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From The CriticsReviewer: Eileen Trigoboff, RN, CS, DNS (Buffalo Psychiatric Center)
Description: This book is the first of its kind in the Delmar book series Nurse as Healer. It guides nurses through the demanding abstractions of client care, i.e., the client's spiritual experiences.
Purpose: The purpose is to introduce the meaning of a crisis as a challenge; evaluate crises in relation to the body, the mind, and the spirit; look at special client situations; and examine tools for dealing with crises. These are worthy objectives; a book like this is needed in the nursing profession. On most levels this book meets its objectives. Sometimes it does range a bit far afield of focusing on crises, in that spirituality in the crisis takes center stage. This spotlight on spirituality does, however, return to practical application issues.
Audience: This book is written for the practicing nurse, although the nonpsychiatric nursing specialty areas seem to be targeted. Both authors, and the single contributor, are credible sources for the topic of this book. The authors belong to the American Holistic Nurses Association and one author chairs the North American Nursing Diagnosis Association (NANDA) International Committee.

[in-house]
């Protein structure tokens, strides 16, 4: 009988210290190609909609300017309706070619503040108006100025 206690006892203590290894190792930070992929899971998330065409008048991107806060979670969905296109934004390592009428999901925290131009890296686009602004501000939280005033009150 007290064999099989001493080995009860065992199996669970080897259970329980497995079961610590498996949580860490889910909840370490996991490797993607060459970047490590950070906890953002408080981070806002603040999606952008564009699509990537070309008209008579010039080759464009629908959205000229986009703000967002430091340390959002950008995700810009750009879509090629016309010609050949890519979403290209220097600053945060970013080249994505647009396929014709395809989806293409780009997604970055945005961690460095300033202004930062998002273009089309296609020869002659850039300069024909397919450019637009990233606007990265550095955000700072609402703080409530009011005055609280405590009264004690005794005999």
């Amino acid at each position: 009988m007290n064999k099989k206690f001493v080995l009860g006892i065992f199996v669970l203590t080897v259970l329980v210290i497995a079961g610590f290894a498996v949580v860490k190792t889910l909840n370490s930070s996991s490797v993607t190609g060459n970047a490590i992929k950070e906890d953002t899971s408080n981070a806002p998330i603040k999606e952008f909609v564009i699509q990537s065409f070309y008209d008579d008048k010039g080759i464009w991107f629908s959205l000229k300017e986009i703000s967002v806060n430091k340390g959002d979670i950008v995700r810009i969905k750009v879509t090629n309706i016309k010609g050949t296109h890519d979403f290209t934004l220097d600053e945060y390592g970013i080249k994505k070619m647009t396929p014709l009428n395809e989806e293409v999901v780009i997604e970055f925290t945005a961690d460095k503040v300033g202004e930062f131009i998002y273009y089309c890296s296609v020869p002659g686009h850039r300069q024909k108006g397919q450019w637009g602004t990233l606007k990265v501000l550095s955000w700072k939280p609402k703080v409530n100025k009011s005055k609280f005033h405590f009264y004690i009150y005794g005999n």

Features: The few illustrations structure the concepts of spirituality and crisis. The topic of the book does not lend itself to extensive illustrations, and they are not necessary. The references are reasonably extensive given that the field is not as well published as other topics. The references listed in each chapter contain items recognized as classic as well as current contributions. The table of contents and the index are detailed, clear, and useful. The overall appearance of the book is pleasant. There is no color in the text, which can be used to highlight certain features and make the text more interesting. The case study section of each chapter is set apart from the rest of the text with margin changes — a nice, clear effect. The case studies themselves are an excellent feature, relevant and touching. They help illustrate the practical application of the chapter material.
Assessment: This would be a very good book for critical care, hospice, and other nursing specialties with some usefulness across all practice areas. The use of nursing diagnoses with a particular situation and the plan of care associated with it is a good way to practically address a difficult nursing care issue. Although crises form the basis of the book, spirituality seems to be the major thrust of the content. This book should be purchased as a holistic guide for crises.